Understanding crime data isn’t easy. Friends, news stories – even mayors and police chiefs – often present crime statistics in an oversimplified way that allows easy conversation. But it’s important to understand the forces at work behind crime stats to have a truly accurate picture of what’s really going on.
New York City crime rates are a classic case of tricky numbers. Over the years, various officials have claimed responsibility for lower overall crime rates, lower homicide rates, lower violent crime rates, and many other measures of success. In 2015, New York City’s commissioner tweeted and talked about record-low crime rates. But an investigation found crime rates were actually up over the previous year. How is this possible?
As it turns out, the New York City commissioner, police chief, and watchdog agencies were all using slightly different methods for tracking and reporting crime stats. For example, the commissioner’s office routinely excluded victims of gunshot violence whose clothing – but not bodies – were pierced by a bullet. This type of cherry-picking leads to juicy sound bites but doesn’t present an accurate picture of the data. Here are some factors to consider when learning how to interpret crime statistics.
More Neighbors, More Crime?
You might assume that an upscale, gated neighborhood would have less crime than a rougher neighborhood nearby. But when it comes to crime data, assumptions are often incorrect. The size – or more specifically, the population – of the neighborhood is important. Perhaps the gated community is huge and having more people simply means more potential criminals and crime victims. At the same time, it’s not safe to assume that a larger community will always seem to have more crime than a small one.
Compare the violent crime rates in Syracuse, NY and Walla Walla, WA. Syracuse has 110,000 more people than Walla Walla, yet Walla Walla has a higher per capita crime rate. Did you catch that “per capita”? It means population size was factored in. Syracuse might have more crimes in number, but Walla Walla has more crimes per capita – for its population size. Understanding how crime relates to population is an essential part of interpreting crime statistics.
The Effect of Vigilance
Supreme Court Justice Louis Brandeis wrote, “Sunlight is said to be the best of disinfectants; electric light the most efficient policeman.” Shedding light on crime, in the hopes of resolving and preventing it, can be a good thing. But it has an effect on crime data. When your neighbors report more crime, crime stats go up. It makes sense when you think of it this way, but it’s hard to remember when reading about, or discussing, crime rates.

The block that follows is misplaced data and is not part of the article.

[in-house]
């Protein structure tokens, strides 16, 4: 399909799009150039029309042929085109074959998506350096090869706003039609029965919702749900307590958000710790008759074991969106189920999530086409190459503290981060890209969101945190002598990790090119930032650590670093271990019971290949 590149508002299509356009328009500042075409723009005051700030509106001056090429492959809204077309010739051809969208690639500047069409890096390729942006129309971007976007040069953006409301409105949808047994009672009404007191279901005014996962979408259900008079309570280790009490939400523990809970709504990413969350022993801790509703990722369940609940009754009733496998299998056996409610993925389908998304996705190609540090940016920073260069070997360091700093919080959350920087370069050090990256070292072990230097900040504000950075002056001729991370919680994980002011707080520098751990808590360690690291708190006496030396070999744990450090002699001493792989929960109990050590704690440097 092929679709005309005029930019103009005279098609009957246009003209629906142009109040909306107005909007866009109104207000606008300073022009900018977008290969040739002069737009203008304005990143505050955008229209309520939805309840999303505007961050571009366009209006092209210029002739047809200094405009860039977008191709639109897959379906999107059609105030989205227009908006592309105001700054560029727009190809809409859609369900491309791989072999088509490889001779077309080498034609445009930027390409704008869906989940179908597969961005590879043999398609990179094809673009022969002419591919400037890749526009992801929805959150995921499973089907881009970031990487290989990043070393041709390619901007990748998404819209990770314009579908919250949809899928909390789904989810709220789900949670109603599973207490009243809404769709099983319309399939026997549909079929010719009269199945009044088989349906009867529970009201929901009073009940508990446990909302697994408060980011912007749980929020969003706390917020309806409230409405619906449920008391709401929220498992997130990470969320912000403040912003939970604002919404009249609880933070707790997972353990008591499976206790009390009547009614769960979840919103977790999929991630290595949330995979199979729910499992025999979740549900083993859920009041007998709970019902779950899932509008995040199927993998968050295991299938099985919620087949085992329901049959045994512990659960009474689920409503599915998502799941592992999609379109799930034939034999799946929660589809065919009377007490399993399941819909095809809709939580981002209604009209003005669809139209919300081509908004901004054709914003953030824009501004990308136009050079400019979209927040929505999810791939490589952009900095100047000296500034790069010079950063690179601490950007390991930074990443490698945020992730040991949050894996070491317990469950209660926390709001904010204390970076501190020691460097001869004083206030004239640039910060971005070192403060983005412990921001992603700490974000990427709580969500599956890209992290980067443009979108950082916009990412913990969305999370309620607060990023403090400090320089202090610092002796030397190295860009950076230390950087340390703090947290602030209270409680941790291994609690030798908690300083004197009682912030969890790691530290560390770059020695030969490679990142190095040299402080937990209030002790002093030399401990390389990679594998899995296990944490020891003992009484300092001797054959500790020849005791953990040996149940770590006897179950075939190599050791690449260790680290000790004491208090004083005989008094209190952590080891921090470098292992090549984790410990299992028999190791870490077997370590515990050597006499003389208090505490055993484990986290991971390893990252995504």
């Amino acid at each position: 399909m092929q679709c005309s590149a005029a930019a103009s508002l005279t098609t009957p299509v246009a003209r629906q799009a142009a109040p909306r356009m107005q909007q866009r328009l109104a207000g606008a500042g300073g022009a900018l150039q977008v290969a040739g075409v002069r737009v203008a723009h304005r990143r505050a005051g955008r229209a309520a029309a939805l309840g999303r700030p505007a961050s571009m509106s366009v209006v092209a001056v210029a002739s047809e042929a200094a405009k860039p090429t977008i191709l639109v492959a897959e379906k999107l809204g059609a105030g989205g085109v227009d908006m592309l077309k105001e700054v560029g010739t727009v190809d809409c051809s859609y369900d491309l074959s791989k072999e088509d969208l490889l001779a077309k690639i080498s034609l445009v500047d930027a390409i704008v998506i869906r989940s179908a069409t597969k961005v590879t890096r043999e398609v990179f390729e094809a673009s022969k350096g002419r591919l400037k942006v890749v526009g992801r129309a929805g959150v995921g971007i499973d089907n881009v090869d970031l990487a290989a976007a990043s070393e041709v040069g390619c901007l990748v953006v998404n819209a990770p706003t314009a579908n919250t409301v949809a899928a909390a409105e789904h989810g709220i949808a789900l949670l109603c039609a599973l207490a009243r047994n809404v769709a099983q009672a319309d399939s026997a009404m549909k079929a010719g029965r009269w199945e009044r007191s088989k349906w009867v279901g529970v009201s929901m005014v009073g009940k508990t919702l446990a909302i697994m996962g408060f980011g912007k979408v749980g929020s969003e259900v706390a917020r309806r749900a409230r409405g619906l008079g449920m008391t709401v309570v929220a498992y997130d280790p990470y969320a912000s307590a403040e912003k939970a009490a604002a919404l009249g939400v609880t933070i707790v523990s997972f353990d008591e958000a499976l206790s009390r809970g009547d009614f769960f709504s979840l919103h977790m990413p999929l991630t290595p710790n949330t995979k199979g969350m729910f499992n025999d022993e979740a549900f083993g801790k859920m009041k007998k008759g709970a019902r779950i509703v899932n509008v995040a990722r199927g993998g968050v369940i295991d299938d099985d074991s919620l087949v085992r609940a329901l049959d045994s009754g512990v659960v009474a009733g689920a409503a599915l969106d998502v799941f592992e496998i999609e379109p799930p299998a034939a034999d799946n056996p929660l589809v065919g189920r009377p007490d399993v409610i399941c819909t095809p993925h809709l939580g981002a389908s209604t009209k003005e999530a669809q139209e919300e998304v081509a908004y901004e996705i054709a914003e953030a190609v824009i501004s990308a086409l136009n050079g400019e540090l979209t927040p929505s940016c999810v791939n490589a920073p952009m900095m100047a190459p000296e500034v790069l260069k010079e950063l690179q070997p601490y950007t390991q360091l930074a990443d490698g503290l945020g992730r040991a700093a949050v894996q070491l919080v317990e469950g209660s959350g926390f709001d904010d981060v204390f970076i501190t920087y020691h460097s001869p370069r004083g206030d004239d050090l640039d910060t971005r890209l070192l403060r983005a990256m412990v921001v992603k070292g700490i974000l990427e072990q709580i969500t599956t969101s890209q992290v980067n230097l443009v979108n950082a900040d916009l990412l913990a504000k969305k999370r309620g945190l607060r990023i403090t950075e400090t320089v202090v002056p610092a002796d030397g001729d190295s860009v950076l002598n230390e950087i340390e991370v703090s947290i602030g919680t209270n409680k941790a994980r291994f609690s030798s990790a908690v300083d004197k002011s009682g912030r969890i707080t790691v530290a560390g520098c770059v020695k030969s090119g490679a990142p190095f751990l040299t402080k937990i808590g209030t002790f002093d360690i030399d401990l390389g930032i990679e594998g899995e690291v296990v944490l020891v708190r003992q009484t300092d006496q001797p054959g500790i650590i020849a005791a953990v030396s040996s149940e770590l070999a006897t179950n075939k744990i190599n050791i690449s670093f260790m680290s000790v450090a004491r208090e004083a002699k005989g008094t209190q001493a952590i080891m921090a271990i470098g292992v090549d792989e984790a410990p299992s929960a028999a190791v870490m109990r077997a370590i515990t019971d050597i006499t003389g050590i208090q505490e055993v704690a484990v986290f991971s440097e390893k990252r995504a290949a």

Imagine looking at neighborhood crime rates as you choose your next home to purchase. Do you want to live in a neighborhood with a high reported burglary rate? Well, it depends. Perhaps the residents of the neighborhood are vigilant about watching for burglars and reporting burglaries to the police. Wouldn’t that be better – and safer – than a neighborhood where burglaries go unnoticed and unreported?
Data Collection Methods
It’s also vital to understand how data is collected and shared. Law enforcement professionals across the United States track crime in local precincts, report the crime to the state and share data with the Federal Bureau of Investigation (FBI).
In fact, the gold standard of crime statistics resides with the FBI in its Uniform Crime Reporting (UCR) program, which has collected and distributed crime information since 1929. It publishes four databases of crime stats annually, with data from 18,000 agencies. But even this trustworthy source comes with a caveat: It’s slow. Local reporting agencies, like police stations, often take months to provide information to the UCR, which in turn often takes until at least the fall of any given year to combine and produce nationwide data for the previous year. So it’s sometimes hard to know if you’re looking at up-to-date information.
There’s also the matter of variation in tracking and reporting.The FBI UCR has reporting standards, but not all agencies follow them to the letter. Each community – and each police precinct – has its own habits, culture, and standards for recording crime. For example, in a sparsely-populated rural area, an assault and battery in a local restaurant might be rare and certainly reported in a crime tally. But in a bigger city, where dozens of bar fights happen daily, police might simply break up the scuffle and leave it unreported.